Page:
Referring initially to FIG. 1, there is shown only as much of a generally conventional balance as is needed for an understanding of the invention. A balance beam 40 is supported on a main, knife-edge bearing 42. An outer bearing 44 on one arm of the beam 40 supports an upper horizontal arm of a pan carrier 46. The two ends of a linking rod 48 are fastened by respective flexible connectors 50 to a lower horizontal arm of the pan carrier 46 and to the stationary supporting structure 52 of the balance, such as a casing, which also supports the main bearing 42, the bearings 42,44 and the connectors 50 being arranged in a known manner so that the upper arm of the pan carrier 46 remains horizontal and moves in a predominantly vertical path when the beam 40 pivots on the main bearing 42. The other arm of the beam 40 is provided with a counterpoise 56 and a pointer 58 which sweeps a scale 60 on the casing 52 to indicate the weight of an object on a weighing pan assembly 10 attached to the upper arm of the carrier 46 by three partly threaded pins 54.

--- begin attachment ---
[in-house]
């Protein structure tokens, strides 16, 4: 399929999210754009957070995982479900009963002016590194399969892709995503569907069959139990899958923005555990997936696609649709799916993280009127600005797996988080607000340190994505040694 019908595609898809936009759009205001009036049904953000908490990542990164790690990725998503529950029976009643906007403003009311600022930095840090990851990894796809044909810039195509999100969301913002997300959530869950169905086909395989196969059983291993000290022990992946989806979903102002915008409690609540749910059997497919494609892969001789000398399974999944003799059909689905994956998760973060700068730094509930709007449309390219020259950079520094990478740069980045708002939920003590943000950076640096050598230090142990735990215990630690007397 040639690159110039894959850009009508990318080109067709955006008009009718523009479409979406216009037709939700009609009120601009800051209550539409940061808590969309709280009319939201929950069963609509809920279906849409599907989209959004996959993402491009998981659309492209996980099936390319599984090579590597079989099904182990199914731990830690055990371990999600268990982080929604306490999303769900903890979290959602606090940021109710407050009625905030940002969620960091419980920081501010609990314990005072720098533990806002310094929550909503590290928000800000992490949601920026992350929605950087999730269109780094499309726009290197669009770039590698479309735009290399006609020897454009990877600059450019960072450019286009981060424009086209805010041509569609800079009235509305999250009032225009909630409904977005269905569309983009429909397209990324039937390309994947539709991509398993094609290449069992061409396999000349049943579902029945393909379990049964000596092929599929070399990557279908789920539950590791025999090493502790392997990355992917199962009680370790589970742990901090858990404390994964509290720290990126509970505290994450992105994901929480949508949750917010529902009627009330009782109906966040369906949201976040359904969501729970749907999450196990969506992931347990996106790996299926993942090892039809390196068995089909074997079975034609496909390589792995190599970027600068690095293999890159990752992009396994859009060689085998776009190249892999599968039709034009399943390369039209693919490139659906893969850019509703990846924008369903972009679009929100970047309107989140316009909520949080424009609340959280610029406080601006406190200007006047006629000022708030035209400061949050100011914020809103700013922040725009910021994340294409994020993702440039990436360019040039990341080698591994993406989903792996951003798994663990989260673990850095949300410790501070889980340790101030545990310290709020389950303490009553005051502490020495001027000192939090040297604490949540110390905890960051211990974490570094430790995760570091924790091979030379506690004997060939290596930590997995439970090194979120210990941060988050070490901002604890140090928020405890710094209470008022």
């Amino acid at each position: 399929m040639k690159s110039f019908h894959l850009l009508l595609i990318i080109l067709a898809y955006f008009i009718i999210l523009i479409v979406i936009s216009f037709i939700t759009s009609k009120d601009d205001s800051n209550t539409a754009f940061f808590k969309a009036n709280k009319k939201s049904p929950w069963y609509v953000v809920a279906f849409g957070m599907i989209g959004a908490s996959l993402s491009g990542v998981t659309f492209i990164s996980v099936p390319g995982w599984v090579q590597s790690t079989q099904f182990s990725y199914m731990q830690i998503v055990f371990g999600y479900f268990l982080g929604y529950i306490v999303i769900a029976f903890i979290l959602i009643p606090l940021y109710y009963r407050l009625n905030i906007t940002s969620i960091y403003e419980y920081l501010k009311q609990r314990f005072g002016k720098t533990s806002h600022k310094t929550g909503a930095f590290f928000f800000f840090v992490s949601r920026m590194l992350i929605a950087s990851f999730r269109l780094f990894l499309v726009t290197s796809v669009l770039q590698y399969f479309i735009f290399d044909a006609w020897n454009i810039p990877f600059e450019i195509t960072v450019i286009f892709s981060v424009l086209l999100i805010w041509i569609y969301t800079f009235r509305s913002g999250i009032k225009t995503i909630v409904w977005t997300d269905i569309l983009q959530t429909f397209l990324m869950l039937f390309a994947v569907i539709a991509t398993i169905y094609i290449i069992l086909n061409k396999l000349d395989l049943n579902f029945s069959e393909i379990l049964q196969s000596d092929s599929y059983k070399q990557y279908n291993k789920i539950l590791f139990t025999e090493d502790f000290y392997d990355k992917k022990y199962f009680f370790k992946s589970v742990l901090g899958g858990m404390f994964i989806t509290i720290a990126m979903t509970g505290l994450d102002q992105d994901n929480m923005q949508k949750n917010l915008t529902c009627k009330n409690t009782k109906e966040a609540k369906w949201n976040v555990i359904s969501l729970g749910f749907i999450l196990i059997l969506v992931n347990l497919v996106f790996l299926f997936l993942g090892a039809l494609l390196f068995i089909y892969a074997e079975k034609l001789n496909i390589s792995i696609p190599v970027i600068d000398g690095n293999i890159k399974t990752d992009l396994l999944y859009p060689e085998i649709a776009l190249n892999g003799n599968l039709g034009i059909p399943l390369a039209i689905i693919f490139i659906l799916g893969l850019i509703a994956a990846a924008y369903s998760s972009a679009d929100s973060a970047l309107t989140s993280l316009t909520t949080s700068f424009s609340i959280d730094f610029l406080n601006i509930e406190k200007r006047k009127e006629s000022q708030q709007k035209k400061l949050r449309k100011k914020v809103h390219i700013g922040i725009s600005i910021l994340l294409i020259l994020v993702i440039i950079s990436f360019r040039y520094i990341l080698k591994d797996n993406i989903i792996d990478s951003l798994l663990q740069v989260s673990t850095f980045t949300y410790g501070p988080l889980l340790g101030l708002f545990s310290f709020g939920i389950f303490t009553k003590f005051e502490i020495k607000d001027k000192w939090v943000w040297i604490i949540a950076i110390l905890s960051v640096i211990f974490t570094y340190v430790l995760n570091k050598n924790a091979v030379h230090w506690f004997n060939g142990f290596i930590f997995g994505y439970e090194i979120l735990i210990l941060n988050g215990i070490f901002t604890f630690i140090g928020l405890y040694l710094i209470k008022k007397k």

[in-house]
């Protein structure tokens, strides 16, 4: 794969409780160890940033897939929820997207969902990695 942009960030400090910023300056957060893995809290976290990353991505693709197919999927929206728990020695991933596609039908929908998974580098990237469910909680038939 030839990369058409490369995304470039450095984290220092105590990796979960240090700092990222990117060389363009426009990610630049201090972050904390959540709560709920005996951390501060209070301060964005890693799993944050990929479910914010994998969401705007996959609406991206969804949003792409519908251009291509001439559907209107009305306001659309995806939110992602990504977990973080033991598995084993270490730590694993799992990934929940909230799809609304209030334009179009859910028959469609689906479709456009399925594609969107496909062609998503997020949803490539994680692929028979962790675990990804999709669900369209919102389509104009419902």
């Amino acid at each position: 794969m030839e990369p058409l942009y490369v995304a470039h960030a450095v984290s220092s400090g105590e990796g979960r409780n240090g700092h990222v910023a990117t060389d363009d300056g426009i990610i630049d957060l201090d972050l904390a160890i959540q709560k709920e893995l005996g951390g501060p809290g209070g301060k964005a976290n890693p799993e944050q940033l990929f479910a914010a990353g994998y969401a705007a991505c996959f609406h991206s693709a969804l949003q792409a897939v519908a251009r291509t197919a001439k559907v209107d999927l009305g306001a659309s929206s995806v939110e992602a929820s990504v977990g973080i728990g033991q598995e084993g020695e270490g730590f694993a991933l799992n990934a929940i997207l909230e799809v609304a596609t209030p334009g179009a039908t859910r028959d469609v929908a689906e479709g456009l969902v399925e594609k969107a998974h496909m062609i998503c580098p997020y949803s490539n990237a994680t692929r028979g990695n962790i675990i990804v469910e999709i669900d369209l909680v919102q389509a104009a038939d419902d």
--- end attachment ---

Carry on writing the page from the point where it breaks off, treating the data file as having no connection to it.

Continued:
The weighing pan assembly 10 is shown in FIG. 2 on a larger scale in an exploded, perspective view. It consists of a base 12, two compensating or substitution weights 14,14', and a cover 16 which are stacked in the operative condition illustrated in FIG. 1 in such a manner that the weight of the cover 16 and of a non-illustrated object supported thereby is sequentially transmitted by the weights 14,14' to the base 12, and thereby to the pan carrier 46.